Decision made, Steve stood up, and put a hand on the tombstone. He had not been there for his friends, his brothers in arms, but he could be there for their families, for the million other plus souls who put their life on the line every single day, and did so without the gifts and abilities Steve possessed. There were threats out there. Steve had been briefed and while some of it had not been entirely unexpected, the breadth of it, the people like him or worse, sent a chill up Steve's spine. Men and women would die, he accepted long ago he could not save everyone. He could save some, he could make a difference once more, and it was enough for him.
Steve stood up straight and snapped too attention, and slowly raised his arm in a salute, not just for Bucky, but for all of the men and women who had made a difference, who answered the call. Steve could not walk away, it was no who he was. He held the salute for several long moments, then did a perfect about face, and marched away with a purpose. He walked right towards Fury, and then gave the man a salute as well. Fury snapped to attention and returned it, then relaxed, and offered his hand to Steve, his voice full of sympathy and respect. "I'm sorry Captain, I really am."
Steve took the hand and returned the hand shake, his voice calm, relaxed, professional. The self remorse and pity gone. Once more, he was not a man for second guessing and what if's. Be it fate or providence, or the will of God Himself, he was here now. It was time to get back to work. "Thanks, General." It was implied there his "thank you" was more than the words of respect. Technically Steve was AWOL, and Fury was well within his rights to haul Steve off. The fact he was here minus the MP's said a lot. Fury made a gesture and fell in beside Steve as they walked toward the exit. As they did, Fury's voice took on a light and casual tone, but this time he could not hide Fury was fishing, and at the same time, doing his best not to push, even if he was. "What's the plan, Captain?"
Steve's voice took on the solid firmness of a man who had come to a decision. "Plan is to get back to work, General. The mission isn't done." There was nothing else to say about it. Fury to his credit, did not smile or crow or do a "I told you so." The man was too professional for it. In the end he was a soldier too, and not one for what ifs or second guessing too. His voice took on a tone as if the man had not expected any other answer from Steve. "Indeed, let's get to work." The wind blew, adding sound back into the picture, as if they were saying goodbye as well.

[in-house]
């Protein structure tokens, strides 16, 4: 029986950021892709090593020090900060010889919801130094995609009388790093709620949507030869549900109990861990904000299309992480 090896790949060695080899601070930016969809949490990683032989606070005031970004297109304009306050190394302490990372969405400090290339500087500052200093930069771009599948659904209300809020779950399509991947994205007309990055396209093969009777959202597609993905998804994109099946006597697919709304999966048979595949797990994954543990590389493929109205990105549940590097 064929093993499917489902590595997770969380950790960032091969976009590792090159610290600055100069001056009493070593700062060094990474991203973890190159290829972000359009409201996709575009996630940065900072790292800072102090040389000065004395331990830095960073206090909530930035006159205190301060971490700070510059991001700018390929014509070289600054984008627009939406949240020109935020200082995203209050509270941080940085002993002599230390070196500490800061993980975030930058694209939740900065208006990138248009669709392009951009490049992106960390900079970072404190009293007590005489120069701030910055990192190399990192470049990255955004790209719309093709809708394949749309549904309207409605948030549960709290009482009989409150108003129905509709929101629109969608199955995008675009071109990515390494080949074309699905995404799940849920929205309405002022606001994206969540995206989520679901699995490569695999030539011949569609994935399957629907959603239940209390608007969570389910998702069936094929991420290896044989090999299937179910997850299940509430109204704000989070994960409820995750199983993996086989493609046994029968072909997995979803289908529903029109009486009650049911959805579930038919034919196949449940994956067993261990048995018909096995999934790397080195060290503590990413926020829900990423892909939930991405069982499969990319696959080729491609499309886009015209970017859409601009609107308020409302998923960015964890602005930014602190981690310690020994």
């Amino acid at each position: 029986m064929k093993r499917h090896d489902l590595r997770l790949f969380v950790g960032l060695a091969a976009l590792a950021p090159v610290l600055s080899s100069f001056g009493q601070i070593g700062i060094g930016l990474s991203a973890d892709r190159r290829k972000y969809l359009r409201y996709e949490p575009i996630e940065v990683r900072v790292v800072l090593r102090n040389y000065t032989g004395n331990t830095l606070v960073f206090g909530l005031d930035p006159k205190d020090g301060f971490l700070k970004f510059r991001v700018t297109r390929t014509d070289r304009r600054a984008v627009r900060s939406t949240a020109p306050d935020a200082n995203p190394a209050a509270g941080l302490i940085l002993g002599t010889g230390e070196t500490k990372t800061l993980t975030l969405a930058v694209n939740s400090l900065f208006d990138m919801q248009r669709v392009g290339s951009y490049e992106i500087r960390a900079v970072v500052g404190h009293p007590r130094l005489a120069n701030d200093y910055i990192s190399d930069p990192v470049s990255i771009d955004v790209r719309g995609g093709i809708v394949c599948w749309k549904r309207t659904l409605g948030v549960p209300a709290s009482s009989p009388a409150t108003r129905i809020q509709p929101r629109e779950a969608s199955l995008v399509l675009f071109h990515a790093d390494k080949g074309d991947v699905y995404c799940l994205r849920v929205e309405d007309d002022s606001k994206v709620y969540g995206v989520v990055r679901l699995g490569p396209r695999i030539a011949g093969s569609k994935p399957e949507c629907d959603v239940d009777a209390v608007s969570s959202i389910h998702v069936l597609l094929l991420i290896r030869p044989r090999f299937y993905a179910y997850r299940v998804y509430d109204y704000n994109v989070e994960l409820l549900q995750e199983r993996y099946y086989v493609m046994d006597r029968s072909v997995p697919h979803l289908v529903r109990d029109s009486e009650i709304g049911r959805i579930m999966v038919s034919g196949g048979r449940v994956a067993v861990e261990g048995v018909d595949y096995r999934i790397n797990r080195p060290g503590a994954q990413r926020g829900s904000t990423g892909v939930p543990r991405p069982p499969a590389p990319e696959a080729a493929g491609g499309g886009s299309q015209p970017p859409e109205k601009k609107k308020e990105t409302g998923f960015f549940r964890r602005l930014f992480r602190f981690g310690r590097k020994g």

It looked like it was going to be a normal day, until word hit all of the major media the President was going to address the nation at two p.m. from the Rose Garden. It was unusual for he rarely did use the Rose Garden when he preempted all communication. Whatever the man had to say was important, for it was not merely Television, but radio and streaming services as well. The announcement had every talking head as to what the announcement was. Many were going with a new domestic policy agenda, at least it was the most plausible theory. The other speculation being toss about quickly descended into the absurd. The one thing everyone seemed to agree upon, the White House was not leaking a word.
So at the appointed hour inside the Themyscara Embassy in New York, the main office for Princess Diana of the Amazon nation, ambassador at large to world. Her staff was all gathered in the large conference room where they used for their own press conferences, rare as they were. Princess Diana, better known to the world as Wonder Woman, hardly ever gave a press conference, letting her actions and words when she spoke at the United Nation. She was in the room now with the rest of her staff, curious more than anything else, also out of duty in case what was announced had an impact to her homeland. At two p.m. sharp, the image cut to the President who was already at the podium, and he wasted no time in launching into his prepared speech.
"My fellow Americans. I want to thank you for your understand and patience, as I know well there has been speculation as to what I am here before you today. I need to ask you to bare with me, as why I have to say is important, and will mark today as a significant event in American history. Before I get to why we are gathered here, it is history I need to first elaborate about. What I am about to speak about is an event which had been classified for decades, and I am here to correct the mistake which had been made, and to right a wrong."